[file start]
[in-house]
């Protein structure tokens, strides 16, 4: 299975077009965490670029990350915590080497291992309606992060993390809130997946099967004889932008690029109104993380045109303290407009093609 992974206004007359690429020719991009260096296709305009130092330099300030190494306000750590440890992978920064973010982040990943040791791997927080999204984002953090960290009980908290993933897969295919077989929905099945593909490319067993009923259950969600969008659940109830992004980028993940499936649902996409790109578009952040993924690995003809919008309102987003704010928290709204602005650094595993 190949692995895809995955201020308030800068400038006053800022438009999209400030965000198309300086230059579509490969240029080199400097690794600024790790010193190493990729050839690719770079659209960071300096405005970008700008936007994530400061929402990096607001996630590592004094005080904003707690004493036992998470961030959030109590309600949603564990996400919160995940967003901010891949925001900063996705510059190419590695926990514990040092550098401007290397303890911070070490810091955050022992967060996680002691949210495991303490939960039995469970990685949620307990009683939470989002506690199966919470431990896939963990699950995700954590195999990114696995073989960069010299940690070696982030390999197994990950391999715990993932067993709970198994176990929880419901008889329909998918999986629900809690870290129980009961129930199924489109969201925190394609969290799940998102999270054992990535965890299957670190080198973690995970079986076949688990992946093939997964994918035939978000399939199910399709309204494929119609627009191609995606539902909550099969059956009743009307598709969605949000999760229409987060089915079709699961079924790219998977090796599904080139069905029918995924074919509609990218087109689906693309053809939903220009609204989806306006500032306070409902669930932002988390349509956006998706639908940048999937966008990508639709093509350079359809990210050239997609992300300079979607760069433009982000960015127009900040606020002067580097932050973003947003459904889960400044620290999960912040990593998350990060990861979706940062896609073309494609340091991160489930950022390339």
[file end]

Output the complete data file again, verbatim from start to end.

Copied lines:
[in-house]
């Protein structure tokens, strides 16, 4: 299975077009965490670029990350915590080497291992309606992060993390809130997946099967004889932008690029109104993380045109303290407009093609 992974206004007359690429020719991009260096296709305009130092330099300030190494306000750590440890992978920064973010982040990943040791791997927080999204984002953090960290009980908290993933897969295919077989929905099945593909490319067993009923259950969600969008659940109830992004980028993940499936649902996409790109578009952040993924690995003809919008309102987003704010928290709204602005650094595993 190949692995895809995955201020308030800068400038006053800022438009999209400030965000198309300086230059579509490969240029080199400097690794600024790790010193190493990729050839690719770079659209960071300096405005970008700008936007994530400061929402990096607001996630590592004094005080904003707690004493036992998470961030959030109590309600949603564990996400919160995940967003901010891949925001900063996705510059190419590695926990514990040092550098401007290397303890911070070490810091955050022992967060996680002691949210495991303490939960039995469970990685949620307990009683939470989002506690199966919470431990896939963990699950995700954590195999990114696995073989960069010299940690070696982030390999197994990950391999715990993932067993709970198994176990929880419901008889329909998918999986629900809690870290129980009961129930199924489109969201925190394609969290799940998102999270054992990535965890299957670190080198973690995970079986076949688990992946093939997964994918035939978000399939199910399709309204494929119609627009191609995606539902909550099969059956009743009307598709969605949000999760229409987060089915079709699961079924790219998977090796599904080139069905029918995924074919509609990218087109689906693309053809939903220009609204989806306006500032306070409902669930932002988390349509956006998706639908940048999937966008990508639709093509350079359809990210050239997609992300300079979607760069433009982000960015127009900040606020002067580097932050973003947003459904889960400044620290999960912040990593998350990060990861979706940062896609073309494609340091991160489930950022390339």